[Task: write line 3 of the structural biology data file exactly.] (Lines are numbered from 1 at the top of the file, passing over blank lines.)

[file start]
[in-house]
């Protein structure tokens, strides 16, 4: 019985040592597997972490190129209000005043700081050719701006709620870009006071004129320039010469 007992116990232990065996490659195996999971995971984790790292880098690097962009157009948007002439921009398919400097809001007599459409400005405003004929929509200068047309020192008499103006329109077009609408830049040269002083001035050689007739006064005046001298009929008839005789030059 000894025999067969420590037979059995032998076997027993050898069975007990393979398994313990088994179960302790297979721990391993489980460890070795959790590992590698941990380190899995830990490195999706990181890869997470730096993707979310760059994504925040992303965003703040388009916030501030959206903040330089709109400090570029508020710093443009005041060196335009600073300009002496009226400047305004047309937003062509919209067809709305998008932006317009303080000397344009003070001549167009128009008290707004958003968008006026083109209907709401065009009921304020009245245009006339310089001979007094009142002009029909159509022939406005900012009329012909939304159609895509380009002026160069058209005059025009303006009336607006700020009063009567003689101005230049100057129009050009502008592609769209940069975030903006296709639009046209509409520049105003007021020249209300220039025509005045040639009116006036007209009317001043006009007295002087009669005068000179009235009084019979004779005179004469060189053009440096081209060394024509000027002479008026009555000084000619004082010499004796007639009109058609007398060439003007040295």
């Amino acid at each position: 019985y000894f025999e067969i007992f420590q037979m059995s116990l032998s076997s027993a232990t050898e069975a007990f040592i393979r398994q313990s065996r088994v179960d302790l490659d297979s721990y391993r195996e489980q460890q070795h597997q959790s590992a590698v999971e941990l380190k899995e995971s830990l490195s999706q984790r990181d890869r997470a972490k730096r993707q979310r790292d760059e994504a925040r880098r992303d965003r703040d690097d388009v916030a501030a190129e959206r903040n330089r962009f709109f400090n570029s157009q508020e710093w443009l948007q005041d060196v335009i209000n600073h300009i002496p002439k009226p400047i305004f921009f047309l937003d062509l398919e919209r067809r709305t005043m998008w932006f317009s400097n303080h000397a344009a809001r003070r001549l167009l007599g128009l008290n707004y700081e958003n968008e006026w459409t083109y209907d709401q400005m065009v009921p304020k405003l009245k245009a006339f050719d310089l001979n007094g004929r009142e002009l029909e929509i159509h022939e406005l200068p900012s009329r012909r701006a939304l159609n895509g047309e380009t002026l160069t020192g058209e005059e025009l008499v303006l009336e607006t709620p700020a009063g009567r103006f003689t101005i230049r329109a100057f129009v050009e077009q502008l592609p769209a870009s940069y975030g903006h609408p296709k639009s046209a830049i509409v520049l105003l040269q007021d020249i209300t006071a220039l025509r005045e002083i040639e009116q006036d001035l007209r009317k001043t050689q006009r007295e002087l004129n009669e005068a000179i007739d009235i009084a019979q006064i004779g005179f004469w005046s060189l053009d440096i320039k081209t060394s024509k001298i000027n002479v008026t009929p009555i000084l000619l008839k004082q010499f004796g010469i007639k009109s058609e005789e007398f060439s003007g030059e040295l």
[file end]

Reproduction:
């Amino acid at each position: 019985y000894f025999e067969i007992f420590q037979m059995s116990l032998s076997s027993a232990t050898e069975a007990f040592i393979r398994q313990s065996r088994v179960d302790l490659d297979s721990y391993r195996e489980q460890q070795h597997q959790s590992a590698v999971e941990l380190k899995e995971s830990l490195s999706q984790r990181d890869r997470a972490k730096r993707q979310r790292d760059e994504a925040r880098r992303d965003r703040d690097d388009v916030a501030a190129e959206r903040n330089r962009f709109f400090n570029s157009q508020e710093w443009l948007q005041d060196v335009i209000n600073h300009i002496p002439k009226p400047i305004f921009f047309l937003d062509l398919e919209r067809r709305t005043m998008w932006f317009s400097n303080h000397a344009a809001r003070r001549l167009l007599g128009l008290n707004y700081e958003n968008e006026w459409t083109y209907d709401q400005m065009v009921p304020k405003l009245k245009a006339f050719d310089l001979n007094g004929r009142e002009l029909e929509i159509h022939e406005l200068p900012s009329r012909r701006a939304l159609n895509g047309e380009t002026l160069t020192g058209e005059e025009l008499v303006l009336e607006t709620p700020a009063g009567r103006f003689t101005i230049r329109a100057f129009v050009e077009q502008l592609p769209a870009s940069y975030g903006h609408p296709k639009s046209a830049i509409v520049l105003l040269q007021d020249i209300t006071a220039l025509r005045e002083i040639e009116q006036d001035l007209r009317k001043t050689q006009r007295e002087l004129n009669e005068a000179i007739d009235i009084a019979q006064i004779g005179f004469w005046s060189l053009d440096i320039k081209t060394s024509k001298i000027n002479v008026t009929p009555i000084l000619l008839k004082q010499f004796g010469i007639k009109s058609e005789e007398f060439s003007g030059e040295l």